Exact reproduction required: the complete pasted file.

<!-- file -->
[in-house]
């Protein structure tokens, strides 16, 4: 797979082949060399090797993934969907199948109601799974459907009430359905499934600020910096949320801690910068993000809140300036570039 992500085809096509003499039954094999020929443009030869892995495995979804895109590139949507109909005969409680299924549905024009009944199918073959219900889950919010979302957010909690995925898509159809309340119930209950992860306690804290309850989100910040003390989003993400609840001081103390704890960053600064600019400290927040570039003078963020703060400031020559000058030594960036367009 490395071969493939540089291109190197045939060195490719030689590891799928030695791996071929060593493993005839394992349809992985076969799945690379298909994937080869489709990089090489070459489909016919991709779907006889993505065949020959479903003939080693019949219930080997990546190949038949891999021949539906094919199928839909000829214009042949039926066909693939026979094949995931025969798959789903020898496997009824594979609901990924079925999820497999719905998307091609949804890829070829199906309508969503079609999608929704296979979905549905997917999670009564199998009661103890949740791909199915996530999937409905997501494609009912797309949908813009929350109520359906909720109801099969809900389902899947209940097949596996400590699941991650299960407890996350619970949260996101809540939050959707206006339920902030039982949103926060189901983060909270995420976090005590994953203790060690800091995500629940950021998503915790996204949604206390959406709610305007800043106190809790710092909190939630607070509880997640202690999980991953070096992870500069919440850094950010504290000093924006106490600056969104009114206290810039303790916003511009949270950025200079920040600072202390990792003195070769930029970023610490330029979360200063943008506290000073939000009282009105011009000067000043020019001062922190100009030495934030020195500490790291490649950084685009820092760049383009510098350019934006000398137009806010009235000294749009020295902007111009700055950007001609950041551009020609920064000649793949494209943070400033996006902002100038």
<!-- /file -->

[in-house]
């Protein structure tokens, strides 16, 4: 797979082949060399090797993934969907199948109601799974459907009430359905499934600020910096949320801690910068993000809140300036570039 992500085809096509003499039954094999020929443009030869892995495995979804895109590139949507109909005969409680299924549905024009009944199918073959219900889950919010979302957010909690995925898509159809309340119930209950992860306690804290309850989100910040003390989003993400609840001081103390704890960053600064600019400290927040570039003078963020703060400031020559000058030594960036367009 490395071969493939540089291109190197045939060195490719030689590891799928030695791996071929060593493993005839394992349809992985076969799945690379298909994937080869489709990089090489070459489909016919991709779907006889993505065949020959479903003939080693019949219930080997990546190949038949891999021949539906094919199928839909000829214009042949039926066909693939026979094949995931025969798959789903020898496997009824594979609901990924079925999820497999719905998307091609949804890829070829199906309508969503079609999608929704296979979905549905997917999670009564199998009661103890949740791909199915996530999937409905997501494609009912797309949908813009929350109520359906909720109801099969809900389902899947209940097949596996400590699941991650299960407890996350619970949260996101809540939050959707206006339920902030039982949103926060189901983060909270995420976090005590994953203790060690800091995500629940950021998503915790996204949604206390959406709610305007800043106190809790710092909190939630607070509880997640202690999980991953070096992870500069919440850094950010504290000093924006106490600056969104009114206290810039303790916003511009949270950025200079920040600072202390990792003195070769930029970023610490330029979360200063943008506290000073939000009282009105011009000067000043020019001062922190100009030495934030020195500490790291490649950084685009820092760049383009510098350019934006000398137009806010009235000294749009020295902007111009700055950007001609950041551009020609920064000649793949494209943070400033996006902002100038």